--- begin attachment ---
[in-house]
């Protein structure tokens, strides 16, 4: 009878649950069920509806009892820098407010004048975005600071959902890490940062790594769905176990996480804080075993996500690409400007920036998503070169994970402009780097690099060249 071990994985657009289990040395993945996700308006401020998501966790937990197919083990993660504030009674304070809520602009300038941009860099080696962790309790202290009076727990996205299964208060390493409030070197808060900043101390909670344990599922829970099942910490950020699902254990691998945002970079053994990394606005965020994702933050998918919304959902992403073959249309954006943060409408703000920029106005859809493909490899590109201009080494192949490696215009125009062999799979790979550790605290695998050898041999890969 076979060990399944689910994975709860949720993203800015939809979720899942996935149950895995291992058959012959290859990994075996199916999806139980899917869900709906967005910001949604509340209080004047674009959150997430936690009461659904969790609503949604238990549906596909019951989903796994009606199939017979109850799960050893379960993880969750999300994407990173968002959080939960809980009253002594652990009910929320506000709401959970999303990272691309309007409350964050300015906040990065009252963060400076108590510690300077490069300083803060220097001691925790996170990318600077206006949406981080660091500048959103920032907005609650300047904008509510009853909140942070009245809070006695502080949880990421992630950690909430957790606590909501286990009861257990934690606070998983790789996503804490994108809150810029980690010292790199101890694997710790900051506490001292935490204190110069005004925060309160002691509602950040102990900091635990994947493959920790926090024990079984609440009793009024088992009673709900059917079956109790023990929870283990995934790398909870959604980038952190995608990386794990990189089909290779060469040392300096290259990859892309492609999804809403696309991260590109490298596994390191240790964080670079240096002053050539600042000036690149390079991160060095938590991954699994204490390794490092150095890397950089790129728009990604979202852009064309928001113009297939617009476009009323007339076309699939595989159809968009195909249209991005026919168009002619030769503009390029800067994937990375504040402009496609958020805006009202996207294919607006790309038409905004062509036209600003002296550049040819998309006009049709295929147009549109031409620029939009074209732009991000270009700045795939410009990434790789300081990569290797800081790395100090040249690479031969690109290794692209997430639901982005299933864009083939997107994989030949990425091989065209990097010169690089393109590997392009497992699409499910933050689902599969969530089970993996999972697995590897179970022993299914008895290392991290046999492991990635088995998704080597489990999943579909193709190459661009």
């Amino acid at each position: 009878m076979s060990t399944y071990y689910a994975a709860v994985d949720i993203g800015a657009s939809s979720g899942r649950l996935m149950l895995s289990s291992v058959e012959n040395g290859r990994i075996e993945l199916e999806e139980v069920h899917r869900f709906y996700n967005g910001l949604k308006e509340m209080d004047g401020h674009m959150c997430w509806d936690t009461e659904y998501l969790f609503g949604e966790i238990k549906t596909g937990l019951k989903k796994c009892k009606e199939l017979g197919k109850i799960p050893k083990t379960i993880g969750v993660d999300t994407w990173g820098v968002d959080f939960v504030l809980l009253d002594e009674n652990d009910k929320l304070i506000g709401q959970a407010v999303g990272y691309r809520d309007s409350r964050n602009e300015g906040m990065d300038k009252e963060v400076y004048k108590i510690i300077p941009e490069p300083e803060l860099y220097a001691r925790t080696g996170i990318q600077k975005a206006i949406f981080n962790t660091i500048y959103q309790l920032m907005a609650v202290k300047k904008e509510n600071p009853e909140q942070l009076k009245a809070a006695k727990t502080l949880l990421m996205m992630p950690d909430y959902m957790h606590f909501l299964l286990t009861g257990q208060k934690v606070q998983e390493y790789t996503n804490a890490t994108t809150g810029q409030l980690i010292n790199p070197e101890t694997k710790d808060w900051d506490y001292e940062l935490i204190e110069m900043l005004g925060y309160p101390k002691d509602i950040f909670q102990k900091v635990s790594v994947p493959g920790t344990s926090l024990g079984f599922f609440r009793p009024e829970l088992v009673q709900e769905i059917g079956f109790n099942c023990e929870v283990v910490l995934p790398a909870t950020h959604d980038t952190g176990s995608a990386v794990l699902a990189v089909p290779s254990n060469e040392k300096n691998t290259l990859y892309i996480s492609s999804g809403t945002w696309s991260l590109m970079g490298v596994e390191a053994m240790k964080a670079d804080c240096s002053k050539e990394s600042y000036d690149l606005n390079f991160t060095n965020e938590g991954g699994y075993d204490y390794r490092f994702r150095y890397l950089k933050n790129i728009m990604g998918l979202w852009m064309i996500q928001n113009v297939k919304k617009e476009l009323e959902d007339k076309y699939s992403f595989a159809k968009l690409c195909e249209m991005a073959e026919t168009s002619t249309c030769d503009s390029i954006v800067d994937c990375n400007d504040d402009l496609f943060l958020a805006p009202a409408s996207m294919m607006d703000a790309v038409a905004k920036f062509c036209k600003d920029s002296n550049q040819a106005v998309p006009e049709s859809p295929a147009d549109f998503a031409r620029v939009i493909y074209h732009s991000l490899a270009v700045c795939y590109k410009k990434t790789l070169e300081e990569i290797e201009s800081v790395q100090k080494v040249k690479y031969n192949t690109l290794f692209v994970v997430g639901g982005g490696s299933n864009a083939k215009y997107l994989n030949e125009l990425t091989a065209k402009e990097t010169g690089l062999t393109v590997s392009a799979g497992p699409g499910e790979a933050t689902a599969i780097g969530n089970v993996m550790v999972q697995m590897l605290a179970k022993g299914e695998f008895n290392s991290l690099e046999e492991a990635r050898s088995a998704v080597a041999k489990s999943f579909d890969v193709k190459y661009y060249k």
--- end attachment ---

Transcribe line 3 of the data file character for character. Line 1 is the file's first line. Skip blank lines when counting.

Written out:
């Amino acid at each position: 009878m076979s060990t399944y071990y689910a994975a709860v994985d949720i993203g800015a657009s939809s979720g899942r649950l996935m149950l895995s289990s291992v058959e012959n040395g290859r990994i075996e993945l199916e999806e139980v069920h899917r869900f709906y996700n967005g910001l949604k308006e509340m209080d004047g401020h674009m959150c997430w509806d936690t009461e659904y998501l969790f609503g949604e966790i238990k549906t596909g937990l019951k989903k796994c009892k009606e199939l017979g197919k109850i799960p050893k083990t379960i993880g969750v993660d999300t994407w990173g820098v968002d959080f939960v504030l809980l009253d002594e009674n652990d009910k929320l304070i506000g709401q959970a407010v999303g990272y691309r809520d309007s409350r964050n602009e300015g906040m990065d300038k009252e963060v400076y004048k108590i510690i300077p941009e490069p300083e803060l860099y220097a001691r925790t080696g996170i990318q600077k975005a206006i949406f981080n962790t660091i500048y959103q309790l920032m907005a609650v202290k300047k904008e509510n600071p009853e909140q942070l009076k009245a809070a006695k727990t502080l949880l990421m996205m992630p950690d909430y959902m957790h606590f909501l299964l286990t009861g257990q208060k934690v606070q998983e390493y790789t996503n804490a890490t994108t809150g810029q409030l980690i010292n790199p070197e101890t694997k710790d808060w900051d506490y001292e940062l935490i204190e110069m900043l005004g925060y309160p101390k002691d509602i950040f909670q102990k900091v635990s790594v994947p493959g920790t344990s926090l024990g079984f599922f609440r009793p009024e829970l088992v009673q709900e769905i059917g079956f109790n099942c023990e929870v283990v910490l995934p790398a909870t950020h959604d980038t952190g176990s995608a990386v794990l699902a990189v089909p290779s254990n060469e040392k300096n691998t290259l990859y892309i996480s492609s999804g809403t945002w696309s991260l590109m970079g490298v596994e390191a053994m240790k964080a670079d804080c240096s002053k050539e990394s600042y000036d690149l606005n390079f991160t060095n965020e938590g991954g699994y075993d204490y390794r490092f994702r150095y890397l950089k933050n790129i728009m990604g998918l979202w852009m064309i996500q928001n113009v297939k919304k617009e476009l009323e959902d007339k076309y699939s992403f595989a159809k968009l690409c195909e249209m991005a073959e026919t168009s002619t249309c030769d503009s390029i954006v800067d994937c990375n400007d504040d402009l496609f943060l958020a805006p009202a409408s996207m294919m607006d703000a790309v038409a905004k920036f062509c036209k600003d920029s002296n550049q040819a106005v998309p006009e049709s859809p295929a147009d549109f998503a031409r620029v939009i493909y074209h732009s991000l490899a270009v700045c795939y590109k410009k990434t790789l070169e300081e990569i290797e201009s800081v790395q100090k080494v040249k690479y031969n192949t690109l290794f692209v994970v997430g639901g982005g490696s299933n864009a083939k215009y997107l994989n030949e125009l990425t091989a065209k402009e990097t010169g690089l062999t393109v590997s392009a799979g497992p699409g499910e790979a933050t689902a599969i780097g969530n089970v993996m550790v999972q697995m590897l605290a179970k022993g299914e695998f008895n290392s991290l690099e046999e492991a990635r050898s088995a998704v080597a041999k489990s999943f579909d890969v193709k190459y661009y060249k």